Skip to main content

Tweeting the Universe – Marcus Chown & Govert Schilling ***

My first reaction to this book was that it was going to be an irritating gimmick. How far could you get, after all, putting across complex science in 140 character tweets? However, Marcus Chown is one of the best science writers around, who I trust with my brain (I don’t know Govert Schilling), so I was prepared to suspend disbelief.
I immediately found the style was a little irritating in its conciseness, but it did produce a certain poetic need to really craft all the words that made some of the entries like little works of art. Another concern might be that making the content so short would result in over-simplification, but in most of the entries this wasn’t the case.
There were a few small issues, though. I was a bit worried by the first entry, on Newton’s light and colour work. We come across Newton first using his prism to split light into colours at his home in Woolsthorpe. The trouble is, he bought his first prism at the 1664 Stourbridge fair (near Cambridge), several months before he was exiled home by the plague, and infamously he made a hole to use it in his blinds at Cambridge, not ‘through a slit in the curtains at Woolsthorpe’. It’s not that he didn’t do more work on light in his enforced leave of absence, but it wasn’t the beginning, as the book (or rather its enforcedly compact entries).
Another example of a slight problem probably caused by the condensed text is in the explanation of the tides, which is simplified enough to miss out entirely the main reason that there is a second tide on the far side of the Earth from the Moon.
As I got further in, I did, I confess, increasingly find the choppiness of the prose a bit off-putting. I had to work really hard not to skip over chunks as soon as I had got the gist, to try to keep things flowing. Don’t get me wrong, there’s lots of good stuff in here (particularly some lovely compact cosmology), but I would still much rather read a ‘normal’ book.
One last shame – this was a book that cried out for a section at the back with further reading suggestions for people who have got a taster from what’s on offer. (Each of these could have been tweet length.) There were even loads of blank pages at the back where the recommendations could have gone (I counted 15 empty pages). Certainly this is a bit of fun, and would make a very acceptable gift book, certainly there is some good material in there, but in the end the real thing is not quite as good as the original idea promised. This is not the authors’ fault – they’ve done a great job under the circumstances – just the inevitable limitations of the format.

Hardback 

Kindle 
Review by Brian Clegg

Comments

Popular posts from this blog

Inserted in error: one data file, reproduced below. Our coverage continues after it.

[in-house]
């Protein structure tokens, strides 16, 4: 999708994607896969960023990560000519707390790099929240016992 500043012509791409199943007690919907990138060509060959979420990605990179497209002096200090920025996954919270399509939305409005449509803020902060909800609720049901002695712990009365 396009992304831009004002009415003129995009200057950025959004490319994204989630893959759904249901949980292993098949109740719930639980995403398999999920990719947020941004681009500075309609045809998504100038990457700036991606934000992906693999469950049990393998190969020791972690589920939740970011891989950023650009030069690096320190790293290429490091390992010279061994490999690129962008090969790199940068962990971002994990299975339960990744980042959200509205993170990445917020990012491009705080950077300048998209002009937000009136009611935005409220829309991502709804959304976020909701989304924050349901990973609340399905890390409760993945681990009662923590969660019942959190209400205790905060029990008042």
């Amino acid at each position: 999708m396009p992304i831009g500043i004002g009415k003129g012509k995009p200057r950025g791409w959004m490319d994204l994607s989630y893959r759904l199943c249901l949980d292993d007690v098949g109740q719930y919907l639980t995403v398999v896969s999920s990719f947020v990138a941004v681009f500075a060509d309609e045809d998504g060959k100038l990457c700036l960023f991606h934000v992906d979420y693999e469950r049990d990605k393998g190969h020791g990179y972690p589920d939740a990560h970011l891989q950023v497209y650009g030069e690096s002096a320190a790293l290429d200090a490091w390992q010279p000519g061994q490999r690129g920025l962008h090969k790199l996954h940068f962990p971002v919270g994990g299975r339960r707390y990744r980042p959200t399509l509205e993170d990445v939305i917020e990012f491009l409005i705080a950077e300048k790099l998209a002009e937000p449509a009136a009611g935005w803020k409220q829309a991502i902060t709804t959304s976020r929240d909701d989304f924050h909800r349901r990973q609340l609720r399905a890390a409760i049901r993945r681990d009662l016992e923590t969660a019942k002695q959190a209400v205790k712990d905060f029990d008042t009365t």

Quantum Space: Jim Baggott *****

There's no doubt that Jim Baggott is one of the best popular science writers currently active. He specialises in taking really difficult topics and giving a more in-depth look at them than most of his peers. The majority of the time he achieves with a fluid writing style that remains easily readable, though inevitably there are some aspects that are difficult for the readers to get their heads around - and this is certainly true of his latest title Quantum Space, which takes on loop quantum gravity.

As Baggott points out, you could easily think that string theory was the only game in town when it comes to the ultimate challenge in physics, finding a way to unify the currently incompatible general theory of relativity and quantum theory. Between them, these two behemoths of twentieth century physics underlie the vast bulk of physics very well - but they simply can't be put together. String theory (and its big brother M-theory, which as Baggott points out, is not actually a the…

Beyond Weird - Philip Ball *****

It would be easy to think 'Surely we don't need another book on quantum physics.' There are loads of them. Anyone should be happy with The Quantum Age on applications and the basics, Cracking Quantum Physics for an illustrated introduction or In Search of Schrödinger's Cat for classic history of science coverage. Don't be fooled, though - because in Beyond Weird, Philip Ball has done something rare in my experience until Quantum Sense and Nonsense came along. It makes an attempt not to describe quantum physics, but to explain why it is the way it is.

Historically this has rarely happened. It's true that physicists have come up with various interpretations of quantum physics, but these are designed as technical mechanisms to bridge the gap between theory and the world as we see it, rather than explanations that would make sense to the ordinary reader.

Ball does not ignore the interpretations, though he clearly isn't happy with any of them. He seems to come clo…

Everything You Know About Planet Earth is Wrong - Matt Brown ****

This is the latest of a series of 'Everything You Know About... is Wrong' books from Matt Brown. Although I always feel slightly hard done by as a result of the assertion in the title, as there are certainly things here I know that aren't wrong (I mean, come on, the first corrected piece of 'knowledge' is that 'The Earth is only 6,000 years old' and I can't imagine many readers will 'know' that), it's a handy format to provide what are often surprisingly little snippets of information that are very handy for 'did you know' conversations down the pub (or showing up your parents if you're a younger reader).

Some of the incorrect statements that head each article are well-covered, if often still believed (for example, people thought that world was flat before Columbus), some are a little tricksy in the wording (such as seas have to wash up against land) and some are just pleasantly surprising (countering the idea that gold is a rar…